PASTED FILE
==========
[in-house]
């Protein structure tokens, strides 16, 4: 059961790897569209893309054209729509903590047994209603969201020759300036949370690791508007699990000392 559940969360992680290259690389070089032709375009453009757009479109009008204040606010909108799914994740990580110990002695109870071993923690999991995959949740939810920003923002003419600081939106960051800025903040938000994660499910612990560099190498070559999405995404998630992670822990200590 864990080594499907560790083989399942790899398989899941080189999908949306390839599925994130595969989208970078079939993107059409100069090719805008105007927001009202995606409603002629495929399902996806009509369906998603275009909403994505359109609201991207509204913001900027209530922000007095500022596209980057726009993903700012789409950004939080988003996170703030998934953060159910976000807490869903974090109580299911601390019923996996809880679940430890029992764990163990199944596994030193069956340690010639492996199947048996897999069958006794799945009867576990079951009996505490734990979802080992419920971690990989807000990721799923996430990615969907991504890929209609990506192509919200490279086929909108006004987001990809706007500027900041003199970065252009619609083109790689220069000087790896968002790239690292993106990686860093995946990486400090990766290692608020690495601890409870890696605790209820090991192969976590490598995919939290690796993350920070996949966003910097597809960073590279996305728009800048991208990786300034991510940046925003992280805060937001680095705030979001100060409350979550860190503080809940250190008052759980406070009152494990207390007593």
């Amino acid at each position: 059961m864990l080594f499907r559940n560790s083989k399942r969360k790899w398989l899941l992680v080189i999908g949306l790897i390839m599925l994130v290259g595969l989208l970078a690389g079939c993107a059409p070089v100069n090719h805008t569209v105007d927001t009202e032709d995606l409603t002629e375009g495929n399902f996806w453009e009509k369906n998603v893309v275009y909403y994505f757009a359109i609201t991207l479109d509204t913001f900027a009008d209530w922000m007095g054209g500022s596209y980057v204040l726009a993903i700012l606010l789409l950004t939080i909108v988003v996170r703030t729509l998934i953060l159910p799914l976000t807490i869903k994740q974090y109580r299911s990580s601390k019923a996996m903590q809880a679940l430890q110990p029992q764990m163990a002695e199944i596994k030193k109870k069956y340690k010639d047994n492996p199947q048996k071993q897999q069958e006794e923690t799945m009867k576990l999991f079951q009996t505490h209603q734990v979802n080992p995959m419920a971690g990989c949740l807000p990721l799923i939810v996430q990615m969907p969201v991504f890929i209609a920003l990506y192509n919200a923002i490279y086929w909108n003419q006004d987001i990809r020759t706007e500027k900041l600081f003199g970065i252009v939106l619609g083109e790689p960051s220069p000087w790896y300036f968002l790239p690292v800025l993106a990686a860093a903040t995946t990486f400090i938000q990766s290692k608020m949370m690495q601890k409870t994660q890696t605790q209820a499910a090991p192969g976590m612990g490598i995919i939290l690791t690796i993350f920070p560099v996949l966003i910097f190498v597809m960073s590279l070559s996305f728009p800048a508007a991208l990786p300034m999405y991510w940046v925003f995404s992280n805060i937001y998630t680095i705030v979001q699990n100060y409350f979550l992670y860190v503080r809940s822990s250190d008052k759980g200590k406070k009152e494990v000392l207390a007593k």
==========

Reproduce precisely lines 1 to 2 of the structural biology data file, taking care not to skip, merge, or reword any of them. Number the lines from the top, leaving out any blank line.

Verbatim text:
[in-house]
């Protein structure tokens, strides 16, 4: 059961790897569209893309054209729509903590047994209603969201020759300036949370690791508007699990000392 559940969360992680290259690389070089032709375009453009757009479109009008204040606010909108799914994740990580110990002695109870071993923690999991995959949740939810920003923002003419600081939106960051800025903040938000994660499910612990560099190498070559999405995404998630992670822990200590 864990080594499907560790083989399942790899398989899941080189999908949306390839599925994130595969989208970078079939993107059409100069090719805008105007927001009202995606409603002629495929399902996806009509369906998603275009909403994505359109609201991207509204913001900027209530922000007095500022596209980057726009993903700012789409950004939080988003996170703030998934953060159910976000807490869903974090109580299911601390019923996996809880679940430890029992764990163990199944596994030193069956340690010639492996199947048996897999069958006794799945009867576990079951009996505490734990979802080992419920971690990989807000990721799923996430990615969907991504890929209609990506192509919200490279086929909108006004987001990809706007500027900041003199970065252009619609083109790689220069000087790896968002790239690292993106990686860093995946990486400090990766290692608020690495601890409870890696605790209820090991192969976590490598995919939290690796993350920070996949966003910097597809960073590279996305728009800048991208990786300034991510940046925003992280805060937001680095705030979001100060409350979550860190503080809940250190008052759980406070009152494990207390007593």